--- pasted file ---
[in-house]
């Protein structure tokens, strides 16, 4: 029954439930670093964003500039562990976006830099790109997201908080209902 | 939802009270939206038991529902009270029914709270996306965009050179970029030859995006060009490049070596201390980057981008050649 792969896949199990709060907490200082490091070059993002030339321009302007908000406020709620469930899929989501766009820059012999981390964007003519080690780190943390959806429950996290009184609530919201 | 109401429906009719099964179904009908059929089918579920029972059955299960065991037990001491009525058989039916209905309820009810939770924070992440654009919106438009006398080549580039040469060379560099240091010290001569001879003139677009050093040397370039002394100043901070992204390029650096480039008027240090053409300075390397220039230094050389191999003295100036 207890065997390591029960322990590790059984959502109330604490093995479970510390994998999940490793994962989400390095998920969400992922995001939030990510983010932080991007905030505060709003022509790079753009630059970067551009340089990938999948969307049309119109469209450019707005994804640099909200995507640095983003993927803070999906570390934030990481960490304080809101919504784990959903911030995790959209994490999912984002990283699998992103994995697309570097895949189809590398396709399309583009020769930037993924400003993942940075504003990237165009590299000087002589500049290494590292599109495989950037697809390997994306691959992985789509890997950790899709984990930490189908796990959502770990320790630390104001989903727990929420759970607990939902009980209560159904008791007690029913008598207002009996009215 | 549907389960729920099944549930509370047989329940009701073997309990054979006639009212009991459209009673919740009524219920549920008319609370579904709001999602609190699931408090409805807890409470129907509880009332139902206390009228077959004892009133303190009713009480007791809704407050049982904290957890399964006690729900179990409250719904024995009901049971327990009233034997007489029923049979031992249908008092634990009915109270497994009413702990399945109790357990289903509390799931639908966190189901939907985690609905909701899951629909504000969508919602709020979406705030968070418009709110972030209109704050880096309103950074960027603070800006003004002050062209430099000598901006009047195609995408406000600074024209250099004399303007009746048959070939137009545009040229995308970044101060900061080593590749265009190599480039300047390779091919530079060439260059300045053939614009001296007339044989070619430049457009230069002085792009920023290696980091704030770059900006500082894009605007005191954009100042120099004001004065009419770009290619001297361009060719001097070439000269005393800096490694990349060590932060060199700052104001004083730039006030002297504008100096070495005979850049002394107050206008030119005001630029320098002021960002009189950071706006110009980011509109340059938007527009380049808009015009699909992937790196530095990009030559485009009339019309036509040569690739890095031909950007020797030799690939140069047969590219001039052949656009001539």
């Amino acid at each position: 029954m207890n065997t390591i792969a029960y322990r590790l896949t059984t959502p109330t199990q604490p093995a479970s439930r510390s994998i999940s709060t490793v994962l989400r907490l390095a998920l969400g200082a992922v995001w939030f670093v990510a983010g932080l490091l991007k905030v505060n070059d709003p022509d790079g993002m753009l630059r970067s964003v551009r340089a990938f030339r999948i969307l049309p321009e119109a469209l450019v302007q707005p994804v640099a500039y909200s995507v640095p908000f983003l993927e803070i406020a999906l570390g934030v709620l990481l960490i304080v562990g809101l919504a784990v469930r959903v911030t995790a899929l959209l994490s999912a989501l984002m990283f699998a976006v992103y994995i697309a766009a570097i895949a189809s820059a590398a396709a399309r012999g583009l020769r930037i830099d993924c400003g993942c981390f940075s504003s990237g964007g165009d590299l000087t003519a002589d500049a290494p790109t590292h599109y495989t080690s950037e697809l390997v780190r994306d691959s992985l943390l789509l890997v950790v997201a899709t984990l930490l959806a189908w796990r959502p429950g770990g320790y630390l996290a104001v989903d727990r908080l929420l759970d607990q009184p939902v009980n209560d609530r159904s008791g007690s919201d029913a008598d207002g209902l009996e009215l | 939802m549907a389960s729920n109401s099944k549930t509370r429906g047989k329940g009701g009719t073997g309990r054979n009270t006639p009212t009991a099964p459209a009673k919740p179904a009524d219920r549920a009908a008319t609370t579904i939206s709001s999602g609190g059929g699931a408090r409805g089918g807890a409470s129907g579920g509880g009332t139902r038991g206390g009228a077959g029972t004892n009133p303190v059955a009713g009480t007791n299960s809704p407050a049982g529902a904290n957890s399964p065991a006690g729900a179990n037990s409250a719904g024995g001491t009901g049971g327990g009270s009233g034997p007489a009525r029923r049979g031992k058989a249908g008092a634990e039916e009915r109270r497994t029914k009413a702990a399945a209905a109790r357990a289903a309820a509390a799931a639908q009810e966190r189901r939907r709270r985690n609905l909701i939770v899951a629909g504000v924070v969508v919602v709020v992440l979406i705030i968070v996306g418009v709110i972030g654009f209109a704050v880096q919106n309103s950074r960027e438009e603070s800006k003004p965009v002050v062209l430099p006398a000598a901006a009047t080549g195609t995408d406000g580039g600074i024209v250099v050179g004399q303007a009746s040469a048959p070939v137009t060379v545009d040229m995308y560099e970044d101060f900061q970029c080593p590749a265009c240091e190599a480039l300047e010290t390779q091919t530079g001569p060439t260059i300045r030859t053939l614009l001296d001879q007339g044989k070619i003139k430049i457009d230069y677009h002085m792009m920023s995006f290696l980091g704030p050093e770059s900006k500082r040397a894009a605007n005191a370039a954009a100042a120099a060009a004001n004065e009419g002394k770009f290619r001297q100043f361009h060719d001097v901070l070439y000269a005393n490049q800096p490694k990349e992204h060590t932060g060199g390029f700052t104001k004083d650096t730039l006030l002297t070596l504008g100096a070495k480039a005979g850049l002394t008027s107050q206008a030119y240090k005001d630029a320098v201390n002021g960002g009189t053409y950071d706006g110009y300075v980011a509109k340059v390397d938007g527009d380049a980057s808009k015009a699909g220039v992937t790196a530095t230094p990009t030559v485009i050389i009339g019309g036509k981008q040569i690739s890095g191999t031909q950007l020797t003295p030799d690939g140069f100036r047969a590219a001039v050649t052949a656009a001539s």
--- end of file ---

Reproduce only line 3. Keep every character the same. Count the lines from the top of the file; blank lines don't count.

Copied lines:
């Amino acid at each position: 029954m207890n065997t390591i792969a029960y322990r590790l896949t059984t959502p109330t199990q604490p093995a479970s439930r510390s994998i999940s709060t490793v994962l989400r907490l390095a998920l969400g200082a992922v995001w939030f670093v990510a983010g932080l490091l991007k905030v505060n070059d709003p022509d790079g993002m753009l630059r970067s964003v551009r340089a990938f030339r999948i969307l049309p321009e119109a469209l450019v302007q707005p994804v640099a500039y909200s995507v640095p908000f983003l993927e803070i406020a999906l570390g934030v709620l990481l960490i304080v562990g809101l919504a784990v469930r959903v911030t995790a899929l959209l994490s999912a989501l984002m990283f699998a976006v992103y994995i697309a766009a570097i895949a189809s820059a590398a396709a399309r012999g583009l020769r930037i830099d993924c400003g993942c981390f940075s504003s990237g964007g165009d590299l000087t003519a002589d500049a290494p790109t590292h599109y495989t080690s950037e697809l390997v780190r994306d691959s992985l943390l789509l890997v950790v997201a899709t984990l930490l959806a189908w796990r959502p429950g770990g320790y630390l996290a104001v989903d727990r908080l929420l759970d607990q009184p939902v009980n209560d609530r159904s008791g007690s919201d029913a008598d207002g209902l009996e009215l | 939802m549907a389960s729920n109401s099944k549930t509370r429906g047989k329940g009701g009719t073997g309990r054979n009270t006639p009212t009991a099964p459209a009673k919740p179904a009524d219920r549920a009908a008319t609370t579904i939206s709001s999602g609190g059929g699931a408090r409805g089918g807890a409470s129907g579920g509880g009332t139902r038991g206390g009228a077959g029972t004892n009133p303190v059955a009713g009480t007791n299960s809704p407050a049982g529902a904290n957890s399964p065991a006690g729900a179990n037990s409250a719904g024995g001491t009901g049971g327990g009270s009233g034997p007489a009525r029923r049979g031992k058989a249908g008092a634990e039916e009915r109270r497994t029914k009413a702990a399945a209905a109790r357990a289903a309820a509390a799931a639908q009810e966190r189901r939907r709270r985690n609905l909701i939770v899951a629909g504000v924070v969508v919602v709020v992440l979406i705030i968070v996306g418009v709110i972030g654009f209109a704050v880096q919106n309103s950074r960027e438009e603070s800006k003004p965009v002050v062209l430099p006398a000598a901006a009047t080549g195609t995408d406000g580039g600074i024209v250099v050179g004399q303007a009746s040469a048959p070939v137009t060379v545009d040229m995308y560099e970044d101060f900061q970029c080593p590749a265009c240091e190599a480039l300047e010290t390779q091919t530079g001569p060439t260059i300045r030859t053939l614009l001296d001879q007339g044989k070619i003139k430049i457009d230069y677009h002085m792009m920023s995006f290696l980091g704030p050093e770059s900006k500082r040397a894009a605007n005191a370039a954009a100042a120099a060009a004001n004065e009419g002394k770009f290619r001297q100043f361009h060719d001097v901070l070439y000269a005393n490049q800096p490694k990349e992204h060590t932060g060199g390029f700052t104001k004083d650096t730039l006030l002297t070596l504008g100096a070495k480039a005979g850049l002394t008027s107050q206008a030119y240090k005001d630029a320098v201390n002021g960002g009189t053409y950071d706006g110009y300075v980011a509109k340059v390397d938007g527009d380049a980057s808009k015009a699909g220039v992937t790196a530095t230094p990009t030559v485009i050389i009339g019309g036509k981008q040569i690739s890095g191999t031909q950007l020797t003295p030799d690939g140069f100036r047969a590219a001039v050649t052949a656009a001539s």